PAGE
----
This article explores the relevance of dwelling and embodiment metaphors in tourist studies. These metaphors make possible an account of tourism which acknowledges the mobile and complex reality of the 21st century whilst neither delocalizing nor dis-embodying nor isolating tourists. In proposing such metaphors, I develop the possibilities of non-representational theory in tourist studies (Thrift, 1997). This article develops a perspective on tourism as a practical and embodied way through which we are involved in the world, we create knowledge and interact with the physical environment; to put it in Heideggerian terms, a way of being-in-theworld, of dwelling in it. This article is thus able to explore the possibilities that ideas of a situated, elusory and expressive body open in tourist studies and considers a de-centred and rhizomatic understanding of tourist agency that neither undermines the material and non-material networks folded into the human world nor overemphasizes the human action, concealing the inevitably messy human condition.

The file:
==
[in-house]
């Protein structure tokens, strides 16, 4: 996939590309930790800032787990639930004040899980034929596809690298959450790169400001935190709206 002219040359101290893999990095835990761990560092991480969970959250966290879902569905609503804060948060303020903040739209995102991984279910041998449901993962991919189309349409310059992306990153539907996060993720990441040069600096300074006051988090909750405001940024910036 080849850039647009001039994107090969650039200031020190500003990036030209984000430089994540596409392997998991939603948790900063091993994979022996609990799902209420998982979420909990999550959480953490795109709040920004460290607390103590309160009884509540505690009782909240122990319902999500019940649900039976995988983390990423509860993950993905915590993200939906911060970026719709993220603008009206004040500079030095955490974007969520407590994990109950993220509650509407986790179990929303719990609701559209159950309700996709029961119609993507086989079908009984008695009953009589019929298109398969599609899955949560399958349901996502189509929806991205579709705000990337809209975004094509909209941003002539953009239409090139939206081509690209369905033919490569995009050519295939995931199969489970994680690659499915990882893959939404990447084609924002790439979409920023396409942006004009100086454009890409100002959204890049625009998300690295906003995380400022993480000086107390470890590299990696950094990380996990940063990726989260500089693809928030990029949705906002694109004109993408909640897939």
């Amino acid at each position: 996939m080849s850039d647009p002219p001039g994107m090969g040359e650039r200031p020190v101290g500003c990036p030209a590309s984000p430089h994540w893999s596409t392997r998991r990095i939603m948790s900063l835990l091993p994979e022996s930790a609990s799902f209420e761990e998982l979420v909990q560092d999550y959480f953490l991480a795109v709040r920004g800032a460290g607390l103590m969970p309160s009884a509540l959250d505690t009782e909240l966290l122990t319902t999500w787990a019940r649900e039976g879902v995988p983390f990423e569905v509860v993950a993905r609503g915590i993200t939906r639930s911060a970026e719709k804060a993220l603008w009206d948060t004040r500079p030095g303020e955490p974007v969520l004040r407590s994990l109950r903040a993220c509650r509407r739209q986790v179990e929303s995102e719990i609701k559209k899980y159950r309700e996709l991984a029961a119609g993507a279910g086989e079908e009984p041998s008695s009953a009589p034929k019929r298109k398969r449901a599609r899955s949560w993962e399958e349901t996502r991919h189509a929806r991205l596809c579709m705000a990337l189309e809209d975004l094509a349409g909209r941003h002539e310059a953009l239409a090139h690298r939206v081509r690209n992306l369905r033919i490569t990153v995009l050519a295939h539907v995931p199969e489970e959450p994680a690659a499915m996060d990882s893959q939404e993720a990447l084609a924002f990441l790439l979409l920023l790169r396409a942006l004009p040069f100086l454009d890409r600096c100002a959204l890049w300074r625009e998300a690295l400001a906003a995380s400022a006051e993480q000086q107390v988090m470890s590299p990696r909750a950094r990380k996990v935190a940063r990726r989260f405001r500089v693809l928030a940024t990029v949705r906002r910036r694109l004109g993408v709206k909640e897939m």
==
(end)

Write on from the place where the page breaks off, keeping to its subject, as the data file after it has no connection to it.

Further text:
|Published - Apr 2003